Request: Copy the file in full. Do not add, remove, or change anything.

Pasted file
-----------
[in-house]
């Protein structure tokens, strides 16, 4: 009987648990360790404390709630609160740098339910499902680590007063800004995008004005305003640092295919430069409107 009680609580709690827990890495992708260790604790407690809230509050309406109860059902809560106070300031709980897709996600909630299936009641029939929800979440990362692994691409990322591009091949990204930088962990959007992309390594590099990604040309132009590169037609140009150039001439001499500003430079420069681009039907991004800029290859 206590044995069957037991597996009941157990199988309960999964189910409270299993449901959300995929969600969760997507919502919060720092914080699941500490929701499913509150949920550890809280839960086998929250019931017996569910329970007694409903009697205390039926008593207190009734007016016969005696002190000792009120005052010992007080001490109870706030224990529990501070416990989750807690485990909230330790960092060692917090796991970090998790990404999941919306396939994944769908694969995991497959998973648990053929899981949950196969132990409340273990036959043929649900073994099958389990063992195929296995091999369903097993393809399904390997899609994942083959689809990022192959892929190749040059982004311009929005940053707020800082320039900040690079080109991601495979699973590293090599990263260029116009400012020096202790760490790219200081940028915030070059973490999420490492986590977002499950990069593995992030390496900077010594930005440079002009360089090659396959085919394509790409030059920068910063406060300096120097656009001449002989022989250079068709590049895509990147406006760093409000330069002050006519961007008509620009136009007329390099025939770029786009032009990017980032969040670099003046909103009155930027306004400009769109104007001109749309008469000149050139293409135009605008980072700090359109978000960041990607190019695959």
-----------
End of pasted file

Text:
[in-house]
């Protein structure tokens, strides 16, 4: 009987648990360790404390709630609160740098339910499902680590007063800004995008004005305003640092295919430069409107 009680609580709690827990890495992708260790604790407690809230509050309406109860059902809560106070300031709980897709996600909630299936009641029939929800979440990362692994691409990322591009091949990204930088962990959007992309390594590099990604040309132009590169037609140009150039001439001499500003430079420069681009039907991004800029290859 206590044995069957037991597996009941157990199988309960999964189910409270299993449901959300995929969600969760997507919502919060720092914080699941500490929701499913509150949920550890809280839960086998929250019931017996569910329970007694409903009697205390039926008593207190009734007016016969005696002190000792009120005052010992007080001490109870706030224990529990501070416990989750807690485990909230330790960092060692917090796991970090998790990404999941919306396939994944769908694969995991497959998973648990053929899981949950196969132990409340273990036959043929649900073994099958389990063992195929296995091999369903097993393809399904390997899609994942083959689809990022192959892929190749040059982004311009929005940053707020800082320039900040690079080109991601495979699973590293090599990263260029116009400012020096202790760490790219200081940028915030070059973490999420490492986590977002499950990069593995992030390496900077010594930005440079002009360089090659396959085919394509790409030059920068910063406060300096120097656009001449002989022989250079068709590049895509990147406006760093409000330069002050006519961007008509620009136009007329390099025939770029786009032009990017980032969040670099003046909103009155930027306004400009769109104007001109749309008469000149050139293409135009605008980072700090359109978000960041990607190019695959």